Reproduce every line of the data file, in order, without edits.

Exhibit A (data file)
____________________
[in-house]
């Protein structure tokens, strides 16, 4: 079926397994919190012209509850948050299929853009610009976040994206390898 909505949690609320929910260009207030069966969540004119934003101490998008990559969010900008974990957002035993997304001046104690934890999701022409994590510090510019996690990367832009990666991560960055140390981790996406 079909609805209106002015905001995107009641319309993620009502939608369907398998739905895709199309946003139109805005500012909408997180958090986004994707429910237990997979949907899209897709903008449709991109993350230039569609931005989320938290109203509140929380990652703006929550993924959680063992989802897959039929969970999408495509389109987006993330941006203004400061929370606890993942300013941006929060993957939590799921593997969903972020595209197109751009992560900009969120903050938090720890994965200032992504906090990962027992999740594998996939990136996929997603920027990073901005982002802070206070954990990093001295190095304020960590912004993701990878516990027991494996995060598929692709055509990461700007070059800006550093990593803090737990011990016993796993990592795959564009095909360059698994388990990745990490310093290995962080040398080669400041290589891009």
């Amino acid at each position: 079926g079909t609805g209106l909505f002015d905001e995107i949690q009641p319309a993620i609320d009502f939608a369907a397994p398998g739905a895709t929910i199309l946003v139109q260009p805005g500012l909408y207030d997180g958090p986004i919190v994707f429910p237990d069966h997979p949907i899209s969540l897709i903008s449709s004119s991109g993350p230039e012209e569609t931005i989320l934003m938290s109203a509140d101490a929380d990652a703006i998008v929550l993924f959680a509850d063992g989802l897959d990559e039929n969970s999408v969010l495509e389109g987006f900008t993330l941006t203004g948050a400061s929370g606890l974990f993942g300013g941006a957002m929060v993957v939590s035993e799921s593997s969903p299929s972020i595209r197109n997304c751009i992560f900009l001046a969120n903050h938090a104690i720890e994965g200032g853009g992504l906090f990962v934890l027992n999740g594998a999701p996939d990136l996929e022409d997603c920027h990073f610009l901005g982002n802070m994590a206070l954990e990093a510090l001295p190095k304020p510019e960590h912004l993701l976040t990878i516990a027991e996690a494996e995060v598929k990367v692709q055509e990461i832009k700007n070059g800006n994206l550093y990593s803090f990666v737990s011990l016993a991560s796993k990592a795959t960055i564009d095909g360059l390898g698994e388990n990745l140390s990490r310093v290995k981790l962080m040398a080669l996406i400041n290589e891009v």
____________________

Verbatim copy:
[in-house]
């Protein structure tokens, strides 16, 4: 079926397994919190012209509850948050299929853009610009976040994206390898 909505949690609320929910260009207030069966969540004119934003101490998008990559969010900008974990957002035993997304001046104690934890999701022409994590510090510019996690990367832009990666991560960055140390981790996406 079909609805209106002015905001995107009641319309993620009502939608369907398998739905895709199309946003139109805005500012909408997180958090986004994707429910237990997979949907899209897709903008449709991109993350230039569609931005989320938290109203509140929380990652703006929550993924959680063992989802897959039929969970999408495509389109987006993330941006203004400061929370606890993942300013941006929060993957939590799921593997969903972020595209197109751009992560900009969120903050938090720890994965200032992504906090990962027992999740594998996939990136996929997603920027990073901005982002802070206070954990990093001295190095304020960590912004993701990878516990027991494996995060598929692709055509990461700007070059800006550093990593803090737990011990016993796993990592795959564009095909360059698994388990990745990490310093290995962080040398080669400041290589891009």
């Amino acid at each position: 079926g079909t609805g209106l909505f002015d905001e995107i949690q009641p319309a993620i609320d009502f939608a369907a397994p398998g739905a895709t929910i199309l946003v139109q260009p805005g500012l909408y207030d997180g958090p986004i919190v994707f429910p237990d069966h997979p949907i899209s969540l897709i903008s449709s004119s991109g993350p230039e012209e569609t931005i989320l934003m938290s109203a509140d101490a929380d990652a703006i998008v929550l993924f959680a509850d063992g989802l897959d990559e039929n969970s999408v969010l495509e389109g987006f900008t993330l941006t203004g948050a400061s929370g606890l974990f993942g300013g941006a957002m929060v993957v939590s035993e799921s593997s969903p299929s972020i595209r197109n997304c751009i992560f900009l001046a969120n903050h938090a104690i720890e994965g200032g853009g992504l906090f990962v934890l027992n999740g594998a999701p996939d990136l996929e022409d997603c920027h990073f610009l901005g982002n802070m994590a206070l954990e990093a510090l001295p190095k304020p510019e960590h912004l993701l976040t990878i516990a027991e996690a494996e995060v598929k990367v692709q055509e990461i832009k700007n070059g800006n994206l550093y990593s803090f990666v737990s011990l016993a991560s796993k990592a795959t960055i564009d095909g360059l390898g698994e388990n990745l140390s990490r310093v290995k981790l962080m040398a080669l996406i400041n290589e891009v």